Note:  Do not rely on this information. It is very old.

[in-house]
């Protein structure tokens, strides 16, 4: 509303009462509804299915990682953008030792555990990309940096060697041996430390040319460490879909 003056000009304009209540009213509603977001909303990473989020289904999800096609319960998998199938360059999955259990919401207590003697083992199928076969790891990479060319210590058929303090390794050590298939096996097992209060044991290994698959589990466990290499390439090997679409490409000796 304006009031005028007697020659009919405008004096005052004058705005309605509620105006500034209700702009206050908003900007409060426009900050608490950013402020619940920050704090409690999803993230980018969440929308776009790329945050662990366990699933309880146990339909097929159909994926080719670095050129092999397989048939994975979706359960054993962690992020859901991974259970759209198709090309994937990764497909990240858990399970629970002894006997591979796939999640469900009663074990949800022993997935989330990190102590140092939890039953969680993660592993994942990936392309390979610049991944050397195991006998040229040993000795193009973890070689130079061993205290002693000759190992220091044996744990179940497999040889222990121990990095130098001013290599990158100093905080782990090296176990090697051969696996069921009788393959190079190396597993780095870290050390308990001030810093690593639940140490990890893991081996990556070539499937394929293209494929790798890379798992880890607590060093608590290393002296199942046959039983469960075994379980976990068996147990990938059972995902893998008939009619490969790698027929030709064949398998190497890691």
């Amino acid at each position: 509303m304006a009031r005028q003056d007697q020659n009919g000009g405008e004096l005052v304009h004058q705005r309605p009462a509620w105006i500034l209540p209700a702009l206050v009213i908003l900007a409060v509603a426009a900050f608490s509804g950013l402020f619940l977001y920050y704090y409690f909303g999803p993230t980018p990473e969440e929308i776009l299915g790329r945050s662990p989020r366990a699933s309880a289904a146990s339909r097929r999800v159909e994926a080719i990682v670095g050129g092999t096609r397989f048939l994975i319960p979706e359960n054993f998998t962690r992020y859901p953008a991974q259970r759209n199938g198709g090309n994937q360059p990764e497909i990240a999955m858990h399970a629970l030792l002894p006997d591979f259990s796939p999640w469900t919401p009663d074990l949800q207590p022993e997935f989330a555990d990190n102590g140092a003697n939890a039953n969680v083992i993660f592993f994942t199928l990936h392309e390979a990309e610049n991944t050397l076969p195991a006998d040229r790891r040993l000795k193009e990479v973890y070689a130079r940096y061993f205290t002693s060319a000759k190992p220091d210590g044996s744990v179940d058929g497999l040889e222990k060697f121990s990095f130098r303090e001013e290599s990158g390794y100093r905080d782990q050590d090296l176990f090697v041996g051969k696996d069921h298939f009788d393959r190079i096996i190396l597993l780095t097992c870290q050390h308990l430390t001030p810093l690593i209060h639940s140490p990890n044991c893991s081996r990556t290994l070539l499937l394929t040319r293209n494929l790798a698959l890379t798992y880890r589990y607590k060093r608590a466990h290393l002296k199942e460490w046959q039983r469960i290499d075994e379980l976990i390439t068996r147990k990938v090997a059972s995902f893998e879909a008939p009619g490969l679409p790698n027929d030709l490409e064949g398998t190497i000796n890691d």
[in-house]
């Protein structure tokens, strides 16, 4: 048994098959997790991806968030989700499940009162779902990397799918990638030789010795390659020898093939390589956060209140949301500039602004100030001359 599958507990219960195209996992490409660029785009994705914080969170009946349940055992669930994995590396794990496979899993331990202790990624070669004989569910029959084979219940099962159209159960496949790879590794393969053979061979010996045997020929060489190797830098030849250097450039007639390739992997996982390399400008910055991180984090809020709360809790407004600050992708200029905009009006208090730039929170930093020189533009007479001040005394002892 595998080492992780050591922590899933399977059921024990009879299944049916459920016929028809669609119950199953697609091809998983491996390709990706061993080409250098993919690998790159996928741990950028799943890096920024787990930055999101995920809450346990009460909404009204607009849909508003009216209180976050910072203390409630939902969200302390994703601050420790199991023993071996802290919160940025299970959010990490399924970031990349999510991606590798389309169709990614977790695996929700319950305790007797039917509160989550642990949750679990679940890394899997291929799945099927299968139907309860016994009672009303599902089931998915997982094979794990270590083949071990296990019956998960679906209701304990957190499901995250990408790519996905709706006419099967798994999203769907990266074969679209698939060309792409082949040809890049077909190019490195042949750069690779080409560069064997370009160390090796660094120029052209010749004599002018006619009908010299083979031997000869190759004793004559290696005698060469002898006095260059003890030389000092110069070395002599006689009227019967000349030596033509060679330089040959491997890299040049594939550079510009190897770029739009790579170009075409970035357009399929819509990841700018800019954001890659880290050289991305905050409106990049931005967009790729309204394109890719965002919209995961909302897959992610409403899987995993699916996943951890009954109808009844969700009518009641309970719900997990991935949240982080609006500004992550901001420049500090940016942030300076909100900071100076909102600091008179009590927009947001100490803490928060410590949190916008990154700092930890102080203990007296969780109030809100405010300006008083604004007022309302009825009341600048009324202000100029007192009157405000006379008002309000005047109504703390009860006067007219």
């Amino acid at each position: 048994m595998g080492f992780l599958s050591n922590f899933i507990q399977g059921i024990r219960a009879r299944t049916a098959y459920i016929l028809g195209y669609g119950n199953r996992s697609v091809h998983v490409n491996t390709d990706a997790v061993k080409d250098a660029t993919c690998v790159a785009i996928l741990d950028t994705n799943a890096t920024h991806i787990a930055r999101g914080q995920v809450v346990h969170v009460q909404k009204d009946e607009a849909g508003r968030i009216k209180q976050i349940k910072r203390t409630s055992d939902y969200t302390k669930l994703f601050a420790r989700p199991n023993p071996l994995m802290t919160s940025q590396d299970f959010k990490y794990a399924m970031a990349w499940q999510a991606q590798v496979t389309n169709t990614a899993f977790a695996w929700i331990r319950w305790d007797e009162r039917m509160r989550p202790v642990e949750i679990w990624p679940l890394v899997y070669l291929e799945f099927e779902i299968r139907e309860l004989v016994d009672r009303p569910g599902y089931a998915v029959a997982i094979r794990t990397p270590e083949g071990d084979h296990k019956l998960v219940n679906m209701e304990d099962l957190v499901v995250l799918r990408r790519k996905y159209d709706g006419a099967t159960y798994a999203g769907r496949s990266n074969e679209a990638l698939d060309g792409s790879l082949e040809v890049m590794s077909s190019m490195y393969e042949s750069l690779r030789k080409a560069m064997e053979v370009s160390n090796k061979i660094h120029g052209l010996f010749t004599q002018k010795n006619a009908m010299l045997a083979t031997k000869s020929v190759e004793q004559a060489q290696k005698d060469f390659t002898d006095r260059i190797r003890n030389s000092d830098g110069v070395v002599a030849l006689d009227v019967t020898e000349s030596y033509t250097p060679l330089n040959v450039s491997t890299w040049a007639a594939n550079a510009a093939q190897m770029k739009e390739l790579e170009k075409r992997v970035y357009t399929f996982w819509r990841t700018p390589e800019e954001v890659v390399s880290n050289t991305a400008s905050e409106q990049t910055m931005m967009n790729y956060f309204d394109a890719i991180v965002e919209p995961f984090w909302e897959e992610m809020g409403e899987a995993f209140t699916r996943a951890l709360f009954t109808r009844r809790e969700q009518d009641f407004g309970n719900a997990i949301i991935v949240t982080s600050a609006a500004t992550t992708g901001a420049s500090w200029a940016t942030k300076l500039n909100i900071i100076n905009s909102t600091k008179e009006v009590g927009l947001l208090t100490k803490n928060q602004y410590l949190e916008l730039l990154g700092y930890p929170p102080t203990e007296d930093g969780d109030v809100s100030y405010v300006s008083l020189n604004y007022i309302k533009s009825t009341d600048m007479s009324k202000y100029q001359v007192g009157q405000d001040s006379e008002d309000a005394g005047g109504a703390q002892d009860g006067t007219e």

Calvados, a French department in Lower Normandy, is bounded on the N. by the English Channel, east by Eure, S. by Orne, and W. by Manche. Its surface covering an area of over 2,000 square miles, comprises extensive plains and fertile valleys. Along the coast is a dangerous ridge of rocks called Calvados, after the Salvador, one of the vessels of the Spanish Armada wrecked here. From this circumstance the whole department was named. Its chief rivers are the Touques, Orne, Dives, Seulles, Divonne, and Vire; and chief towns, Caen, Bayeux, Falaise, Honfleur, Lisieux, and Trouville. Its principal products are coal, marble, firestone, corn, and fruit. Rich pastures also abound, cattle, sheep, horses, and hogs being reared.